QST articles on-line! FB!
Jim Williams and the joy of fixing things
STEREO SPECIAL: Roger Hayward's new binaural DSB project
Antenna woes
G0WAT on HOGCON 2008 (21 Sept in Herts.)
AJ8T on Russian rovers with laser reflectors
KA9OOI on language and low pass audio filtering
WB6TNL says NO to rat neurons in QRP gear
KB6QR "beknacked" vice "knackered" ?????
NR5A has a Drake 2A
7J1AWL on the air from Vietnam
KC0PET goes solar
OZ1CJX Bad case of Knack, may need professional help
K8WPR says Knack keeping him away from wild women, bars
AJ8T on CK722 museum
AG5RS works Texas balloon from Dubai (via net)
KI4SGU POW radio parts
N8WQ on schematic drawing program
KF4LMZ has QRSS-itis, finds 10.140 rock in CB rig

Saturday, September 13, 2008

The Joy of Fixing Broken Gear

Alan, WA9IRS, sent in this really great link about Jim Williams, an engineer who writes for EDN. In his article Jim captures better than anyone the joy of repair.

Those taking up an engineering degree online can use the tips included in his book.

Check out his article: "Try Fixing it Yourself."
And if you like the article, check out Jim's book: Another Look at Analog Circuit Design

Wednesday, September 3, 2008

N2CQR in Sardinia

There was no SolderSmoke podcast last Sunday because at our normal
broadcast time we were on an overnight ferry from Rome to Sardinia.
Beautiful island! I have a little SW rx with me, and this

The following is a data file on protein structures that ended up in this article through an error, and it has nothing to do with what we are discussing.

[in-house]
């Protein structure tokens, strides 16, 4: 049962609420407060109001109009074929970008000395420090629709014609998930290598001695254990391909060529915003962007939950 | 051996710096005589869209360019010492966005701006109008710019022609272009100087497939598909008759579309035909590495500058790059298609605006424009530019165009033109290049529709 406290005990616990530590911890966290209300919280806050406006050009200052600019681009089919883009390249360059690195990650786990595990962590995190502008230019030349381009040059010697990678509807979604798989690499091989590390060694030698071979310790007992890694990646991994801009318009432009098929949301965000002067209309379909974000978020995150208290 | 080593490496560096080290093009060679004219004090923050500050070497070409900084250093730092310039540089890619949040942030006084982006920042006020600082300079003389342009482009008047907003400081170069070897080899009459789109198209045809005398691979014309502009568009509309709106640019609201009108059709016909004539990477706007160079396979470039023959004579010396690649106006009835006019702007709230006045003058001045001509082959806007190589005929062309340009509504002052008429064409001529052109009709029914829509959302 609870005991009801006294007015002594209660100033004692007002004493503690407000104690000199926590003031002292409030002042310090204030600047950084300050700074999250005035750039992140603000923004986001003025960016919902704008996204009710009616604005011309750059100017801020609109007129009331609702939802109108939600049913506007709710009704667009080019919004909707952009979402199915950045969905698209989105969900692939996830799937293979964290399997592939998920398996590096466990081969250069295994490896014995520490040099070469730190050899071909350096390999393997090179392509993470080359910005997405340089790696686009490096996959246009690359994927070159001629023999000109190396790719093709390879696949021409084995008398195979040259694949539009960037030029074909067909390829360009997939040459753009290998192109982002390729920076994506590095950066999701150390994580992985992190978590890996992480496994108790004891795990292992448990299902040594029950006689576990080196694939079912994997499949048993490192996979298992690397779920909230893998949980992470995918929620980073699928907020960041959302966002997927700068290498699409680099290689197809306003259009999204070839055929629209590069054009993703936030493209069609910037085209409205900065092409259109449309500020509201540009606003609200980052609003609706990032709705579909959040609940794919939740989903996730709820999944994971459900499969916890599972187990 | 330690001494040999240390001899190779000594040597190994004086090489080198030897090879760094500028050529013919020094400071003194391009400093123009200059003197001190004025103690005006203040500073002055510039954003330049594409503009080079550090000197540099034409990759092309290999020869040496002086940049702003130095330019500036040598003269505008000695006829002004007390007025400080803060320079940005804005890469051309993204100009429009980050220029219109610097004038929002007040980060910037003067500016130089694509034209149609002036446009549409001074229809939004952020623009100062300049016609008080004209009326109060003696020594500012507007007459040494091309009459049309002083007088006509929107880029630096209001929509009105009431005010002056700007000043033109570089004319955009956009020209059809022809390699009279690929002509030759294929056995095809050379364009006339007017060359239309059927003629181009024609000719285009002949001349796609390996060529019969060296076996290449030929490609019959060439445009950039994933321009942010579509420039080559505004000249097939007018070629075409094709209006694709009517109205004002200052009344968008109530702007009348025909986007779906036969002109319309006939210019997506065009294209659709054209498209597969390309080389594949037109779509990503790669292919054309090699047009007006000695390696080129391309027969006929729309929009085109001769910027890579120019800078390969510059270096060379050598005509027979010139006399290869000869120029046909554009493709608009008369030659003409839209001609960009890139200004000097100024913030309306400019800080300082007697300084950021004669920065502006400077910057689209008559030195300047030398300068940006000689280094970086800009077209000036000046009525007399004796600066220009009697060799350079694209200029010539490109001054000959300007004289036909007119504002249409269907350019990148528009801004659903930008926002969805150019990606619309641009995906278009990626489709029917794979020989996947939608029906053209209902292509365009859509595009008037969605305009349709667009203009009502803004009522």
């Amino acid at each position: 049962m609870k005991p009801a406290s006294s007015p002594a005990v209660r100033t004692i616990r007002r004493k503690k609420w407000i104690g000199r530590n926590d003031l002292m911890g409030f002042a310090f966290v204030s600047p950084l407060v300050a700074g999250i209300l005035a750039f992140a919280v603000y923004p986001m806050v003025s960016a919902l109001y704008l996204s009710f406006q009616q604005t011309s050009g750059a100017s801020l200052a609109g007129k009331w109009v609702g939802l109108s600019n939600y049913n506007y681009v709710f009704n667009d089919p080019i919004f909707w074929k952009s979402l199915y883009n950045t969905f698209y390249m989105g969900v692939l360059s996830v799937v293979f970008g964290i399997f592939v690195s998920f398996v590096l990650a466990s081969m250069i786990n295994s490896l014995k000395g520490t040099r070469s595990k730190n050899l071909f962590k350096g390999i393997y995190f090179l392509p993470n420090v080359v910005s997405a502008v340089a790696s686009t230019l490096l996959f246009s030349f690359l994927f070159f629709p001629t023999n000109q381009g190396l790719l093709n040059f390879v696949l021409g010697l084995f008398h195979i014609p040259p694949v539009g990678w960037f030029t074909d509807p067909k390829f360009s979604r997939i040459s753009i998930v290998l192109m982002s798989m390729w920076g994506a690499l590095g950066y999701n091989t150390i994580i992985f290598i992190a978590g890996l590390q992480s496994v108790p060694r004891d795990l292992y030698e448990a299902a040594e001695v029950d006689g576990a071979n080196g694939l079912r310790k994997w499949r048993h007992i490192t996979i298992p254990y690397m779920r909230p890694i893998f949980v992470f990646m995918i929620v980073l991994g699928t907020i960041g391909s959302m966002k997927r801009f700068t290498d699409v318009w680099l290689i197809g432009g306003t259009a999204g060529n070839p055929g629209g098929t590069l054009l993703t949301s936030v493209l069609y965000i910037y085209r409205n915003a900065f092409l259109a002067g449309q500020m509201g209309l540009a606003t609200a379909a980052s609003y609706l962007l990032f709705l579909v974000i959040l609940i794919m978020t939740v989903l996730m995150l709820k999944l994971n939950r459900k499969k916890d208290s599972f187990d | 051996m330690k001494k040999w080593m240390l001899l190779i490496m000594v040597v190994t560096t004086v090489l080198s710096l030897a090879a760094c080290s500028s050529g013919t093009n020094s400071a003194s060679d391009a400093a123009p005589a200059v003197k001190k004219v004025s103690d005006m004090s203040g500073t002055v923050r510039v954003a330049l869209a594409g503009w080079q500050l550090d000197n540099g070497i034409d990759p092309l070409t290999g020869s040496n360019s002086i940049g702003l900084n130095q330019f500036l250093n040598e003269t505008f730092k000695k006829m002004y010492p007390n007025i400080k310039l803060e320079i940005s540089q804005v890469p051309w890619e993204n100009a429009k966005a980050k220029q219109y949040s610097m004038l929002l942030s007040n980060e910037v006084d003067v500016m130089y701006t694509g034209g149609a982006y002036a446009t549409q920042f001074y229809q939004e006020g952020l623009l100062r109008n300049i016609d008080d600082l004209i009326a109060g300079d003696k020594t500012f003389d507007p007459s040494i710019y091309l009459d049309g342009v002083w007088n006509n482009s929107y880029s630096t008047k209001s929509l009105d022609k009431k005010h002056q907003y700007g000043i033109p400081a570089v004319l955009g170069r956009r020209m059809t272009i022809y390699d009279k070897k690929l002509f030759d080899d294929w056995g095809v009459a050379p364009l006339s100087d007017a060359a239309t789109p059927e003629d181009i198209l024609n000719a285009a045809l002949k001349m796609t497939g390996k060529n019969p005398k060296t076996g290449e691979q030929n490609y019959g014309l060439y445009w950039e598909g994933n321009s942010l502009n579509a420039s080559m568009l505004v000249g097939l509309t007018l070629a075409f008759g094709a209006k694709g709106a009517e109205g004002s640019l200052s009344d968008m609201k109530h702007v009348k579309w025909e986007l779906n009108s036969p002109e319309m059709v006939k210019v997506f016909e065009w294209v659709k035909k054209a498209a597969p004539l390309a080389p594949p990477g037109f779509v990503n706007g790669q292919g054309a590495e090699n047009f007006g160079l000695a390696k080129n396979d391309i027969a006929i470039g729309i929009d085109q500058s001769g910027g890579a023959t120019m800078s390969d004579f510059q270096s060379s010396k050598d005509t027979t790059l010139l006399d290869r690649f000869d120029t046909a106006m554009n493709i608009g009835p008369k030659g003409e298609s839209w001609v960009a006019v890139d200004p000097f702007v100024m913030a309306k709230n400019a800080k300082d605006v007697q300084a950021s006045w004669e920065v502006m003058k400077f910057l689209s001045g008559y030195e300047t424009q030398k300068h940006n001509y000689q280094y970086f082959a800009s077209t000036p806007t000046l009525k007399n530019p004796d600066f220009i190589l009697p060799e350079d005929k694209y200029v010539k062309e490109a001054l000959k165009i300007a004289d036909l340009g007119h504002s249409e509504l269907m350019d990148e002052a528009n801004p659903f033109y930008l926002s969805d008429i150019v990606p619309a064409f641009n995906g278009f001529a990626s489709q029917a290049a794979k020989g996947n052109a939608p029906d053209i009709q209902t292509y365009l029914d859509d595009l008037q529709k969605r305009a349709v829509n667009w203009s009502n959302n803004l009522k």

Blackberry. And SSDRA.... But not much radio work this week.

Stars are beautiful here. Milky Way is BRIGHT! View was especially
good from the ship when we were way out in the Med. 73 from Sardinia!


Sent from Gmail for mobile

Thursday, August 28, 2008

Large Hadron Rap

We don't really cover rap music here at SolderSmoke, but we make an exception for this one. More than 400,000 downloads so far.

Tuesday, August 26, 2008

Shooting Lasers at the Moon

Ron Sparks, AG5RS, sent us this very cool picture. My kids take great delight in shooting those tiny red laser pointers out the window, and as described in SolderSmoke we actually built a simple laser communications system. But so far we haven't achieved the kind of "beam shooting into the sky" effect pictured here.

Here are Ron's comments.:

"It was interesting for you to mention the lunar laser reflector. It had a very special impact on my life. You see, I grew up in Texas at about the midpoint of the 600 mile line between NASA Clear Lake and the McDonald Observatory in the Davis mountains and was in High School when Neil Armstrong walked on the moon. I had the pleasure to visit both NASA and McDonald at that time and had direct contact with some of the people responsible. I have actually put my hands on the controls for the laser in the attached photo. More importantly, the control box was opened up for me so I could see all the gizmos inside."

Check out the website: The Lunar and Planetary Institute

The website has some interesting info on the width of the laser beam when it reaches the moon, and how they use the data to measure the distance. Sounds vaguely QRSS-ish: